I believe the first thing to mention about Kotaro Isaka’s “Remote Control” is its ability to switch to different people’s perspectives smoothly. They are not in chronological order; rather they are moving from problem to solution. Events that neither the characters nor the readers can comprehend aren’t solved at the very end of the book, but instead in the next chapter or two. The writer is letting us focus on the book without wasting our time trying to interpret the meanings. Another one of this novel’s strong suits is its moral. It teaches us that while we may now have seemingly stable and happy lives, it can easily be taken away from us by those in power without us doing anything wrong. Isaka tells us that on the surface it may seem to be a righteous, fair, and just society, when in fact it is the opposite. The story shows us that we are constantly in a scary position and always being manipulated by “the people upstairs”. Overall this book’s storytelling and writing isn’t anything too special. Although the messages are very good, the writing is quite bland and even during a chase, I sometimes lost focus. 4/5 stars.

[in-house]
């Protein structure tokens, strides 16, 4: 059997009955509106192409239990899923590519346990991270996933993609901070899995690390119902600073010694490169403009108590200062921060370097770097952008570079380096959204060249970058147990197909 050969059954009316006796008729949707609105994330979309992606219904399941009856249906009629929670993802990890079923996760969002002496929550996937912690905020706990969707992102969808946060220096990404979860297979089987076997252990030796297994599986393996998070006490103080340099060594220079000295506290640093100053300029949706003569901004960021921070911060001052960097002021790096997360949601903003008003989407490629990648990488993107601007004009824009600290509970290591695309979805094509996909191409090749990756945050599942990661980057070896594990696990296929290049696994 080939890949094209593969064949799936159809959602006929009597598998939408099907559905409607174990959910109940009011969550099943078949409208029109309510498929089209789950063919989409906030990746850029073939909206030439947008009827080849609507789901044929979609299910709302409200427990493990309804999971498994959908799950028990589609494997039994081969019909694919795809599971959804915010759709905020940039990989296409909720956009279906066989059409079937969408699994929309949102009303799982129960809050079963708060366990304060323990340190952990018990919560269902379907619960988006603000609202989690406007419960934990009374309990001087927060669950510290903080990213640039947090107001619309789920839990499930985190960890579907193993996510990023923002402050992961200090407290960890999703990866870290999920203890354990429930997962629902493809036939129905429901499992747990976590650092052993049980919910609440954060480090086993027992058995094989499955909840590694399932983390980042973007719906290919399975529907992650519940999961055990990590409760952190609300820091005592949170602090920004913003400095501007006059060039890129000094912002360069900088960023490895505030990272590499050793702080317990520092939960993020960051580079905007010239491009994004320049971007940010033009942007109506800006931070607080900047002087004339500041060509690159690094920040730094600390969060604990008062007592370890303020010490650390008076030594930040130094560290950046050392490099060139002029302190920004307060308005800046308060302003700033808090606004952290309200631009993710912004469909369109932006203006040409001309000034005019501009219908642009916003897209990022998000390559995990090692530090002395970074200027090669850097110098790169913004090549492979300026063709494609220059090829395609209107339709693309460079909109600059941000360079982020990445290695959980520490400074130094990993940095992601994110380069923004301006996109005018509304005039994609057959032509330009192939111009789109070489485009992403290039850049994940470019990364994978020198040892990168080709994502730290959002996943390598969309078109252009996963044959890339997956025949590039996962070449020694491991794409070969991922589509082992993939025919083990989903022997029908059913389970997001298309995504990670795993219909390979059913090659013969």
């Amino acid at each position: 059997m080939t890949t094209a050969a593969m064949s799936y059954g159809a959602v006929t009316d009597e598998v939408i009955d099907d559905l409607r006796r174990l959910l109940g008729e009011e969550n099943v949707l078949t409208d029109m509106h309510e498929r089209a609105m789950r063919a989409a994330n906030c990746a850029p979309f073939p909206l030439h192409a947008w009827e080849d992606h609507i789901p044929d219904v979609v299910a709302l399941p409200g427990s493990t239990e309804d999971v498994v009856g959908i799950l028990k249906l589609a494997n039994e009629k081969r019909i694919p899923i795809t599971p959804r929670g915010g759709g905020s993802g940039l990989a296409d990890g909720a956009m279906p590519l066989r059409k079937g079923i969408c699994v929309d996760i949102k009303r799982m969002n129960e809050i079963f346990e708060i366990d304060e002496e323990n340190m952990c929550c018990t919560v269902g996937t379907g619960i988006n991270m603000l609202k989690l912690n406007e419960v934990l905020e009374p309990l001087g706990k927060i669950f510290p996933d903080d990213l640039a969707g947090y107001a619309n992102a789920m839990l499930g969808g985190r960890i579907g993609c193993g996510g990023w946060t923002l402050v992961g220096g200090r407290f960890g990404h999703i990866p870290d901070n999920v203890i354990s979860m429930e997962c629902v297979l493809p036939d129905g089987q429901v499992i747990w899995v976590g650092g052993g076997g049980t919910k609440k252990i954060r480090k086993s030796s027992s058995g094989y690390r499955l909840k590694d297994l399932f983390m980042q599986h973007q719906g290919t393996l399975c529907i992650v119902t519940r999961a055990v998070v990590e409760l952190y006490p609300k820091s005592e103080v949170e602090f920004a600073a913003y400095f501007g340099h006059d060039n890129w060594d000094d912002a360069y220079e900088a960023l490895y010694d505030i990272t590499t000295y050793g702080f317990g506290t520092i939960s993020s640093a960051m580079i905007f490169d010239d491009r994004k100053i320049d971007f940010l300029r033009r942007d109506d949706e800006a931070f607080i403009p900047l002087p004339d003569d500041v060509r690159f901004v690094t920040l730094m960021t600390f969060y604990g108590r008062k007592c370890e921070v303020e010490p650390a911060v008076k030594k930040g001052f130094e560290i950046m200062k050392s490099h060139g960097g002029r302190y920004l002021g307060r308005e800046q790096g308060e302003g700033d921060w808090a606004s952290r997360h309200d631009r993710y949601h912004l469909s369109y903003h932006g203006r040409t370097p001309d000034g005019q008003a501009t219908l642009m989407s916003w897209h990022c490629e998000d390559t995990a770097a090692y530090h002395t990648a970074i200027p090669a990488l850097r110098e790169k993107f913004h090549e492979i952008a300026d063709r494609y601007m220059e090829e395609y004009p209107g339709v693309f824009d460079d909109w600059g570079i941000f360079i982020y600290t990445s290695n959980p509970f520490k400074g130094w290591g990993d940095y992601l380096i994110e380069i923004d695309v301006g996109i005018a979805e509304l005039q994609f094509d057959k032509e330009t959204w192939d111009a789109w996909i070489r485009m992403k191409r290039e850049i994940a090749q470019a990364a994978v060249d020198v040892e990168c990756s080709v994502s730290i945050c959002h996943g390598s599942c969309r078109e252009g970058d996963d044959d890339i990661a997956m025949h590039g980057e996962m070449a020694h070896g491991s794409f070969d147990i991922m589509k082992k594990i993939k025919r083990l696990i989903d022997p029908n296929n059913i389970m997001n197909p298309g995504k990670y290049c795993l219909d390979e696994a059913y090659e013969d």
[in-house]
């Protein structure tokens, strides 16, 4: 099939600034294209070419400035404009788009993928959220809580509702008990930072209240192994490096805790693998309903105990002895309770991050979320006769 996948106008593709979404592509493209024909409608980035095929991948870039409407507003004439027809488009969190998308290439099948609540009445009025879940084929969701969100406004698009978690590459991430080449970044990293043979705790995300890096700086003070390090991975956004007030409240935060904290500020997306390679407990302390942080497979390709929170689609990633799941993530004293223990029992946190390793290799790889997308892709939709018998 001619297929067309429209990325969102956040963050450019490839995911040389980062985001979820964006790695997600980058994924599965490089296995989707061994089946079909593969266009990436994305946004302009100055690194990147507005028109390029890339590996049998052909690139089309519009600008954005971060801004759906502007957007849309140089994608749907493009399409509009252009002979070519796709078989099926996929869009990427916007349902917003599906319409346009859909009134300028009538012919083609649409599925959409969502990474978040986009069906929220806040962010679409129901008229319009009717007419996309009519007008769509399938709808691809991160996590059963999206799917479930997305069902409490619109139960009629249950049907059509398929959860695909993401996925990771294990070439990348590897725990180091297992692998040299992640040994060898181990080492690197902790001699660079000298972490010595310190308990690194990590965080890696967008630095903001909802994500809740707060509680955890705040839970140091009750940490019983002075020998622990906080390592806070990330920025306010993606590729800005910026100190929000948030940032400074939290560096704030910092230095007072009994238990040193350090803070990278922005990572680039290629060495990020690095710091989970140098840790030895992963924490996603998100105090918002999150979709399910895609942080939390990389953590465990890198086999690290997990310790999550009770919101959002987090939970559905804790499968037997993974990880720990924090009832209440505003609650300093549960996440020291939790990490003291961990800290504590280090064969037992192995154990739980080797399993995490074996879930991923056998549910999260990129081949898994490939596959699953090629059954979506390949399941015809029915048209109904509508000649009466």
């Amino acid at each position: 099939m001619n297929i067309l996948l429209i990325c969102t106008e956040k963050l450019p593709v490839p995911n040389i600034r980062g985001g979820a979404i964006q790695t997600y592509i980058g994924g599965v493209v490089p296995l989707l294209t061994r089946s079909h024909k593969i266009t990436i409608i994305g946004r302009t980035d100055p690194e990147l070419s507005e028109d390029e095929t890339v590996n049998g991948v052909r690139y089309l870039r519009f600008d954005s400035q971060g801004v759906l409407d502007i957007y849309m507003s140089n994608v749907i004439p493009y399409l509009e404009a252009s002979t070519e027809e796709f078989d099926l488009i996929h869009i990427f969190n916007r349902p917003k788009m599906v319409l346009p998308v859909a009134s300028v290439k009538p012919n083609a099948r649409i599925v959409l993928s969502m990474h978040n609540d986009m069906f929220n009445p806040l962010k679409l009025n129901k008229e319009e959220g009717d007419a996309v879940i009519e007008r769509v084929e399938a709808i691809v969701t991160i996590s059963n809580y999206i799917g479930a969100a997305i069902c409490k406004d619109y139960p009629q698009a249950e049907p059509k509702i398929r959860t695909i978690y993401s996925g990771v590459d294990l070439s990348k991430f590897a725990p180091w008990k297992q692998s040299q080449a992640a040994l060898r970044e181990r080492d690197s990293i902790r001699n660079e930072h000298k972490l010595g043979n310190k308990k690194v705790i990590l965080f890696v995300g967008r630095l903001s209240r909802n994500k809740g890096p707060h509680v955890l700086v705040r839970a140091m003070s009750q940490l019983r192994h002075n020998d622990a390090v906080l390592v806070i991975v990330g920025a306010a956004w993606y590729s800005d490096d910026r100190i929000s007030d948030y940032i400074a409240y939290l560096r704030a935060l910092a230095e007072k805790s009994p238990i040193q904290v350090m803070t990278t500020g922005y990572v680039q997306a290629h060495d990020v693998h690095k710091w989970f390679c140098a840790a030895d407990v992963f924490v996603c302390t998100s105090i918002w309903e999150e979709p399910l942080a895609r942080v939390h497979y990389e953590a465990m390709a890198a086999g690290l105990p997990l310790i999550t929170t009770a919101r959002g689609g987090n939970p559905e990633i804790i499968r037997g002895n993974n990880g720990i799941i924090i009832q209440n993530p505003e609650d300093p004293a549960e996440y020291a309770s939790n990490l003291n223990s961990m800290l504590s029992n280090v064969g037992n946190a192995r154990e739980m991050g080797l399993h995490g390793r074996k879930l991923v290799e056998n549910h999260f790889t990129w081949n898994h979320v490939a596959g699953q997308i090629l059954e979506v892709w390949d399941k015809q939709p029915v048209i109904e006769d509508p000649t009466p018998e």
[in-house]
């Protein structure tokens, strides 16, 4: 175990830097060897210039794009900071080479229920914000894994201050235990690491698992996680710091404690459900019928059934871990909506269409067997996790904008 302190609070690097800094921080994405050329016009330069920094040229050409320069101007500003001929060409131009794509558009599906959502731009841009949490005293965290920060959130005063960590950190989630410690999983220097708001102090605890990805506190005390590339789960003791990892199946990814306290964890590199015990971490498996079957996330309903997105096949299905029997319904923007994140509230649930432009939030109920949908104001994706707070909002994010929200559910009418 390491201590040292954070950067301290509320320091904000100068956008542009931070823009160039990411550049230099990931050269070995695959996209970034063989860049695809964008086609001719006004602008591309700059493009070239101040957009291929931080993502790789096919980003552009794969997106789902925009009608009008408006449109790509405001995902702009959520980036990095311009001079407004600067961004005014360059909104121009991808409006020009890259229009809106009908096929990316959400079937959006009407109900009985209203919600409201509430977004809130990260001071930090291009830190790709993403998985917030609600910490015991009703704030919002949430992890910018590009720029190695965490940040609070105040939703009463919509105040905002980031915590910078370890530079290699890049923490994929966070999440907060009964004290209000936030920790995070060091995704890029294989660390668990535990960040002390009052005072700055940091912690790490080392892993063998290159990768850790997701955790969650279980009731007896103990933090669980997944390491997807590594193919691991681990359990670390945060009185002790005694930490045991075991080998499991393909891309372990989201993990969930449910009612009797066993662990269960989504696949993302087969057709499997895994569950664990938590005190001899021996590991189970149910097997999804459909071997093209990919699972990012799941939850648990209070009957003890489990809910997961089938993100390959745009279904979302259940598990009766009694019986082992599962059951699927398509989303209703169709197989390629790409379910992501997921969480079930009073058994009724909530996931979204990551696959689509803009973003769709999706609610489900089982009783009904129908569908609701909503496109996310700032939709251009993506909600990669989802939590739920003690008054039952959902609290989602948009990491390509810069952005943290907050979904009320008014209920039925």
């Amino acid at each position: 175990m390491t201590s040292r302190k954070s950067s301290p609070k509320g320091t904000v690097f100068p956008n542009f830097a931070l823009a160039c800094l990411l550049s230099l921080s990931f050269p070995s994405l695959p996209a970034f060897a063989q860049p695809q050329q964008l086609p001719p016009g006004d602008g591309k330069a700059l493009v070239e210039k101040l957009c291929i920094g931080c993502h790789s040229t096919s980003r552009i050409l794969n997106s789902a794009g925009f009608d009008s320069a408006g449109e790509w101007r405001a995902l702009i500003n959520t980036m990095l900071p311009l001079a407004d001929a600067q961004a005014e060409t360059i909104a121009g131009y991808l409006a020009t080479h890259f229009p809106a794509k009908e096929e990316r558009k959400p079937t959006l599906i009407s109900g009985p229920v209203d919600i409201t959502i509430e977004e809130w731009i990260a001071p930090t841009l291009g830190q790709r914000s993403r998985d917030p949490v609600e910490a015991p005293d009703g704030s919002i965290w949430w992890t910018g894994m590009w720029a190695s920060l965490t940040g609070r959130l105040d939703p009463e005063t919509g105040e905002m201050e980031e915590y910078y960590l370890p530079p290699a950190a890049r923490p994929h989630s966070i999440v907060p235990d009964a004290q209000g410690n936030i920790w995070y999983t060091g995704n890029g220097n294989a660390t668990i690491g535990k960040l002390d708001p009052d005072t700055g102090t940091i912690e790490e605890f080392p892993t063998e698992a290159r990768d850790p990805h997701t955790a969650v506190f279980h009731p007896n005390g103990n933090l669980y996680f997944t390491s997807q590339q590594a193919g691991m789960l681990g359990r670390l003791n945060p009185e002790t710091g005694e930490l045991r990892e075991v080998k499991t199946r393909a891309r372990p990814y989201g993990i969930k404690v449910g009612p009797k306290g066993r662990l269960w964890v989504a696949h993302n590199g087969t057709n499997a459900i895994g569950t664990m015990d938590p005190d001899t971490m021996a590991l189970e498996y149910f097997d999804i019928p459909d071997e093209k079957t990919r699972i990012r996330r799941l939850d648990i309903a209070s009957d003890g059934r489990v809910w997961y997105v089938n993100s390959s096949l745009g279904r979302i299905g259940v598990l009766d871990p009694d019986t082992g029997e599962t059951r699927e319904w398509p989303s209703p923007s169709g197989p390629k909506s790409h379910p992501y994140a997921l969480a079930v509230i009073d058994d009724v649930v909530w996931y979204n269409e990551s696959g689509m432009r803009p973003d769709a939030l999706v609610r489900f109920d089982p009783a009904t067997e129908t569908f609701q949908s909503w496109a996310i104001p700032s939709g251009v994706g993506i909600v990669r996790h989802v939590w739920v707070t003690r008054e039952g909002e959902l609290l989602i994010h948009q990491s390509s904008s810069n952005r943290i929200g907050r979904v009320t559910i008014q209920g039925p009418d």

@Basilisk_0 of the Hamilton Public Library's Teen Review Board

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